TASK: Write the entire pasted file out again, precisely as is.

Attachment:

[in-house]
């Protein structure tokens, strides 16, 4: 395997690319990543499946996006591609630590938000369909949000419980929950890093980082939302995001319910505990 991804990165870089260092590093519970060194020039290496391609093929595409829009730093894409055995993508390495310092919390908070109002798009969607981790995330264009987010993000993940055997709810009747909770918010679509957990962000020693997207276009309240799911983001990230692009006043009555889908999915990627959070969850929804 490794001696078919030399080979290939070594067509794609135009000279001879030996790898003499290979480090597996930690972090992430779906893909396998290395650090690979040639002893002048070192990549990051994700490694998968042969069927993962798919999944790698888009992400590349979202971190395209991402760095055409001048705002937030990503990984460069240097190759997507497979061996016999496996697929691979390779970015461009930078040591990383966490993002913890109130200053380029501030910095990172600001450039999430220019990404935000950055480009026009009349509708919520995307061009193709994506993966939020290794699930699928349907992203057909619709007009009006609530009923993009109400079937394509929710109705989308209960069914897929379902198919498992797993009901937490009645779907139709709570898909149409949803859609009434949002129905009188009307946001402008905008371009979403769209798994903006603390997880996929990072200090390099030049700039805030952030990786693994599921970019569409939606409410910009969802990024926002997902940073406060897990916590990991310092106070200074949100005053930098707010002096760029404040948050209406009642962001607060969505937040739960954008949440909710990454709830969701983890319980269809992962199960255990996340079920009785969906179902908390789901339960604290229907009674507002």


[in-house]
């Protein structure tokens, strides 16, 4: 395997690319990543499946996006591609630590938000369909949000419980929950890093980082939302995001319910505990 991804990165870089260092590093519970060194020039290496391609093929595409829009730093894409055995993508390495310092919390908070109002798009969607981790995330264009987010993000993940055997709810009747909770918010679509957990962000020693997207276009309240799911983001990230692009006043009555889908999915990627959070969850929804 490794001696078919030399080979290939070594067509794609135009000279001879030996790898003499290979480090597996930690972090992430779906893909396998290395650090690979040639002893002048070192990549990051994700490694998968042969069927993962798919999944790698888009992400590349979202971190395209991402760095055409001048705002937030990503990984460069240097190759997507497979061996016999496996697929691979390779970015461009930078040591990383966490993002913890109130200053380029501030910095990172600001450039999430220019990404935000950055480009026009009349509708919520995307061009193709994506993966939020290794699930699928349907992203057909619709007009009006609530009923993009109400079937394509929710109705989308209960069914897929379902198919498992797993009901937490009645779907139709709570898909149409949803859609009434949002129905009188009307946001402008905008371009979403769209798994903006603390997880996929990072200090390099030049700039805030952030990786693994599921970019569409939606409410910009969802990024926002997902940073406060897990916590990991310092106070200074949100005053930098707010002096760029404040948050209406009642962001607060969505937040739960954008949440909710990454709830969701983890319980269809992962199960255990996340079920009785969906179902908390789901339960604290229907009674507002």